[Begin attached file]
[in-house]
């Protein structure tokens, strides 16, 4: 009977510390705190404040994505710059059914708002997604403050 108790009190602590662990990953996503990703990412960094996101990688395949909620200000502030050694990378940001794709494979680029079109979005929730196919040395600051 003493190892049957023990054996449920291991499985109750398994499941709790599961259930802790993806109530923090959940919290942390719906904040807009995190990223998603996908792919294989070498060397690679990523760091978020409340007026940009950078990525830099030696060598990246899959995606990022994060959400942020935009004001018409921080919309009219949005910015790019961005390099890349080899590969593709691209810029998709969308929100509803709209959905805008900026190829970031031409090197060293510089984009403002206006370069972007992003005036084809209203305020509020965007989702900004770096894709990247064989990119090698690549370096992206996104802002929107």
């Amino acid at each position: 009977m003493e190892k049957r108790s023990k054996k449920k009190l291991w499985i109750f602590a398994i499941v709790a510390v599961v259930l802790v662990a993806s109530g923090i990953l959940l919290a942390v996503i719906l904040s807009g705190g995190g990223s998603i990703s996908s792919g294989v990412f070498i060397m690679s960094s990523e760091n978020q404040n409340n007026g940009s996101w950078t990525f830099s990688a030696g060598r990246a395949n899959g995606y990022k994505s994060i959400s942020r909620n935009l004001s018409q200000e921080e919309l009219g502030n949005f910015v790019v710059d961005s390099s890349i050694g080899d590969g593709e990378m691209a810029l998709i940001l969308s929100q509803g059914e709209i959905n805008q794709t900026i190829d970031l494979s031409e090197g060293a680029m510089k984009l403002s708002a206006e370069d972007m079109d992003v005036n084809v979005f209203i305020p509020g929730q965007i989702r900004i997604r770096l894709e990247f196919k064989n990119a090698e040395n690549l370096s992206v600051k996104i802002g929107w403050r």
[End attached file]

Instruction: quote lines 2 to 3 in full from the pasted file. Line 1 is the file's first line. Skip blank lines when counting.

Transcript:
């Protein structure tokens, strides 16, 4: 009977510390705190404040994505710059059914708002997604403050 108790009190602590662990990953996503990703990412960094996101990688395949909620200000502030050694990378940001794709494979680029079109979005929730196919040395600051 003493190892049957023990054996449920291991499985109750398994499941709790599961259930802790993806109530923090959940919290942390719906904040807009995190990223998603996908792919294989070498060397690679990523760091978020409340007026940009950078990525830099030696060598990246899959995606990022994060959400942020935009004001018409921080919309009219949005910015790019961005390099890349080899590969593709691209810029998709969308929100509803709209959905805008900026190829970031031409090197060293510089984009403002206006370069972007992003005036084809209203305020509020965007989702900004770096894709990247064989990119090698690549370096992206996104802002929107």
């Amino acid at each position: 009977m003493e190892k049957r108790s023990k054996k449920k009190l291991w499985i109750f602590a398994i499941v709790a510390v599961v259930l802790v662990a993806s109530g923090i990953l959940l919290a942390v996503i719906l904040s807009g705190g995190g990223s998603i990703s996908s792919g294989v990412f070498i060397m690679s960094s990523e760091n978020q404040n409340n007026g940009s996101w950078t990525f830099s990688a030696g060598r990246a395949n899959g995606y990022k994505s994060i959400s942020r909620n935009l004001s018409q200000e921080e919309l009219g502030n949005f910015v790019v710059d961005s390099s890349i050694g080899d590969g593709e990378m691209a810029l998709i940001l969308s929100q509803g059914e709209i959905n805008q794709t900026i190829d970031l494979s031409e090197g060293a680029m510089k984009l403002s708002a206006e370069d972007m079109d992003v005036n084809v979005f209203i305020p509020g929730q965007i989702r900004i997604r770096l894709e990247f196919k064989n990119a090698e040395n690549l370096s992206v600051k996104i802002g929107w403050r």